Servizio Comunitario di Informazione in materia di Ricerca e Sviluppo - CORDIS

A unified protocol for the simultaneous chemical analysis of steroidal estrogens and alkylphenols

The wide variety of chemical structures and their chemical/physical properties render the determination of endocrine disrupters (EDC) mixtures a challenge for analytical chemistry. Many analytical methods by both GC and HPLC have been recently proposed in literature for the specific determination of EDCs in environmental waters (river waters, sea waters, final WWTP effluents), but they are limited to the determination of individual compounds (estradiol, ethynylestradiol, bisphenol-A) or simple classes (alkylphenols, steroidal EDCs) of EDCs. The major drawback of GC techniques is that often-preliminary derivatization steps are needed in order to increase volatility of analytes, thus increasing analysis time and avoiding the concurrent detection of structurally different compounds. HPLC on the other hand, joining the absence of derivatization steps and the large variety of compounds that can be analysed, especially the polar ones, is becoming the most suitable technique for the determination of EDCs.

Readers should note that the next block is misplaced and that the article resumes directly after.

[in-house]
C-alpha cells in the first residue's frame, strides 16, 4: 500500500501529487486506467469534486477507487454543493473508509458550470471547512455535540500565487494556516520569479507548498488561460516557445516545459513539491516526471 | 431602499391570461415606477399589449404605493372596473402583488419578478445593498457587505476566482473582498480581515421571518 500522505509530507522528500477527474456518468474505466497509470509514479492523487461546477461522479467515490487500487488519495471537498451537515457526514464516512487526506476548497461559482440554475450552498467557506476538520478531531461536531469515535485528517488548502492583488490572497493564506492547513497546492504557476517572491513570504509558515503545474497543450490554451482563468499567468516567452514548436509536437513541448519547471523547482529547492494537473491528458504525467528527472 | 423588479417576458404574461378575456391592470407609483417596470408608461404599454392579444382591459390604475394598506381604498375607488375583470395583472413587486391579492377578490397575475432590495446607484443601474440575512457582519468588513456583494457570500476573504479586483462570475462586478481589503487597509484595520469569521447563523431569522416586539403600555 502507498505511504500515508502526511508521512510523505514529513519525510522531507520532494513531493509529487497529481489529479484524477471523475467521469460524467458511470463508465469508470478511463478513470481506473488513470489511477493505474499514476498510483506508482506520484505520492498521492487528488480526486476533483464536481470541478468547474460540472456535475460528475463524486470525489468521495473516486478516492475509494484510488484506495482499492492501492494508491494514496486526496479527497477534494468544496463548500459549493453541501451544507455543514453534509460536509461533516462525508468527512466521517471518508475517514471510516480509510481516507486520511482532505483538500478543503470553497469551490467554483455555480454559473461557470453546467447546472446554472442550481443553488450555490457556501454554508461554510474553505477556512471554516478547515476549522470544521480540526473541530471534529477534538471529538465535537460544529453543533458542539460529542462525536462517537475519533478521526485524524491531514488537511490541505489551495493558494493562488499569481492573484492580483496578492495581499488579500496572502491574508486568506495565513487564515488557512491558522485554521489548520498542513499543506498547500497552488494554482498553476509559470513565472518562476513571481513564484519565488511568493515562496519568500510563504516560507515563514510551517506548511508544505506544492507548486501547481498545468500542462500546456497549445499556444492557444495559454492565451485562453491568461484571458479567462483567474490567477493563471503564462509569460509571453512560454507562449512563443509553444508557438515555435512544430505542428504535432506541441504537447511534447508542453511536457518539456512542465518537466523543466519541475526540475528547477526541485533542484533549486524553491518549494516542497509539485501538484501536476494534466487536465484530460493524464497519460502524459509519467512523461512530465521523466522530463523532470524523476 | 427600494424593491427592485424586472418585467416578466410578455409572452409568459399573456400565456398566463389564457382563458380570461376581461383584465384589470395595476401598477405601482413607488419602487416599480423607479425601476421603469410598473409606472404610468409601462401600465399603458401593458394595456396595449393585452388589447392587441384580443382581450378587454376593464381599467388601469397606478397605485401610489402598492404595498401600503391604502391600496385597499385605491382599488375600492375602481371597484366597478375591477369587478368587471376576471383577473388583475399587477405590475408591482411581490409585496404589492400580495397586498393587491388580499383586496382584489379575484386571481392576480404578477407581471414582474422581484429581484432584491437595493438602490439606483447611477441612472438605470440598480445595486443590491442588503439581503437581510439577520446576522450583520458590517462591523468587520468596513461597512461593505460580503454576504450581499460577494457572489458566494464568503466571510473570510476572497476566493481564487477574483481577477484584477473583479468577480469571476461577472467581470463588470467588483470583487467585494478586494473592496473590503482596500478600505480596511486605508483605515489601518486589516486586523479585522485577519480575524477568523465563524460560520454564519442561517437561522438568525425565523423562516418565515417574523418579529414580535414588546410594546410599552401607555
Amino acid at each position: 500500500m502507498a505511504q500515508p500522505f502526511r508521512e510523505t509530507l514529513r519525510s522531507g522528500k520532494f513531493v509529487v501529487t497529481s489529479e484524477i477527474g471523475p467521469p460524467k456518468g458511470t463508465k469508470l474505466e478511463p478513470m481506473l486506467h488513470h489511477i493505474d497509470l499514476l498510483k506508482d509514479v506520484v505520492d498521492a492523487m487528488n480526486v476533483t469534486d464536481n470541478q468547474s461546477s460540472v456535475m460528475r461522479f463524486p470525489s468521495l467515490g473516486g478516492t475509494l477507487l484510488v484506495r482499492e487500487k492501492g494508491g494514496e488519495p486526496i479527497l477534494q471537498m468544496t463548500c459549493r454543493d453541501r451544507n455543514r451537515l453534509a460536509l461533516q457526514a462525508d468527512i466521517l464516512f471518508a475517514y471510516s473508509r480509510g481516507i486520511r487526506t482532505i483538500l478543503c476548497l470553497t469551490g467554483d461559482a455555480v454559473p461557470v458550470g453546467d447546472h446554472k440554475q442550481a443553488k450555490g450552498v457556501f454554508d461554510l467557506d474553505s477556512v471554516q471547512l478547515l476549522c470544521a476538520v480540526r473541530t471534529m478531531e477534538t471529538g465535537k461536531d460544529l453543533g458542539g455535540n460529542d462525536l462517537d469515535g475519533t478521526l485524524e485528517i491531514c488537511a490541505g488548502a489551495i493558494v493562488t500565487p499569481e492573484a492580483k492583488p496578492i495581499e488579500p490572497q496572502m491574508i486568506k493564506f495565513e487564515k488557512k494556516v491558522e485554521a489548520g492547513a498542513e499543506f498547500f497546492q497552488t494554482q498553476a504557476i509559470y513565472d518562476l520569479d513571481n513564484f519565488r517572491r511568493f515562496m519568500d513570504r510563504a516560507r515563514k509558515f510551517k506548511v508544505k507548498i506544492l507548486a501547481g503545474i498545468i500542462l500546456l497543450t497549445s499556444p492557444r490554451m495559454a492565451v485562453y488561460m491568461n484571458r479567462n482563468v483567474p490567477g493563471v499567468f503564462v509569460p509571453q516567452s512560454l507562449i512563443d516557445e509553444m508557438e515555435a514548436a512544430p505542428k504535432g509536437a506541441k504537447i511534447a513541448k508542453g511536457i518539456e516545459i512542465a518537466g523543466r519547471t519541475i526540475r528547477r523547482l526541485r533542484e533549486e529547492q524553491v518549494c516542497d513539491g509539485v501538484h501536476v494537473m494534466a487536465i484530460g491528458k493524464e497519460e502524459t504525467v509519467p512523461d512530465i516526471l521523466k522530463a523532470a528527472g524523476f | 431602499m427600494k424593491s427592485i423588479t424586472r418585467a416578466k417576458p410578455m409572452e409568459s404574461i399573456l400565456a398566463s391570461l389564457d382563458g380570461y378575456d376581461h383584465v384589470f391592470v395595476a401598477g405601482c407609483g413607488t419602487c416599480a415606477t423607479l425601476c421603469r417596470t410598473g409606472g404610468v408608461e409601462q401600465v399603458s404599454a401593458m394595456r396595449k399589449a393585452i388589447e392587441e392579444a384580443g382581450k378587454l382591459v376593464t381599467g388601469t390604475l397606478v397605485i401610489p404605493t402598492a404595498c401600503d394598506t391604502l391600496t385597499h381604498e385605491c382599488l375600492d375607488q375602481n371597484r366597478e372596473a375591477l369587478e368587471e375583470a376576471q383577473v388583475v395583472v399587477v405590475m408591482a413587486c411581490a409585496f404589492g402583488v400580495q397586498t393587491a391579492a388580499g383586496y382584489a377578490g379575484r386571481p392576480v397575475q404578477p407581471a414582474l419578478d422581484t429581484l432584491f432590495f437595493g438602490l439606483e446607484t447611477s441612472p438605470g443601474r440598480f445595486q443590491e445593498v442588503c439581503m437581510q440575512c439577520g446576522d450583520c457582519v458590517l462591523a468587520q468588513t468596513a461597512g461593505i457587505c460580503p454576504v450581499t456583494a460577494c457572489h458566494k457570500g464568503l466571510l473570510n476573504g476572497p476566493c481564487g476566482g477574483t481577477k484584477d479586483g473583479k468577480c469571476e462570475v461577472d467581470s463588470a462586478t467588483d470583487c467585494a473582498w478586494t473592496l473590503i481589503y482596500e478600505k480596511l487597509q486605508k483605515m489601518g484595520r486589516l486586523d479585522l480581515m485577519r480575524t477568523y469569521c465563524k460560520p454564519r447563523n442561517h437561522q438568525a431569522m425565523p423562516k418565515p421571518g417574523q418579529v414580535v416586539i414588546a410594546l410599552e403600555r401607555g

A new analytical method was developed for the simultaneous determination of EDCs in fresh and salt-water samples. The covered EDCs include the steroidal compounds estradiol, ethynylestradiol, estriol, estrone and mestranol, as well as the nonsteroidal octylphenol, nonylphenol, nonylphenol monoethoxylate carboxylate, bisphenol-A, benzophenone, genistein and diethylstilbestrol. The method is based on solid phase extraction (SPE) followed by LC-ESI-MS analysis.

Recovery efficiencies range between 70 and 99%, with the exception of estriol and benzophenone, which show recoveries of 60 and 50%, respectively. The method detection limits (MDLs) were between 0.1 ng/L for nonylphenol monoethoxylate carboxylate to 4ng/L for mestranol. The developed analytical method is enough sensitive, robust and rapid to be applied to the routine determination of natural and synthetic EDCs in natural waters, thus permitting a more comprehensive evaluation of the exposure to EDCs in the aquatic environment.

Reported by

University of Venice, Environ Sci Dept
Calle Larga S. Marta 2137
30123 Venice
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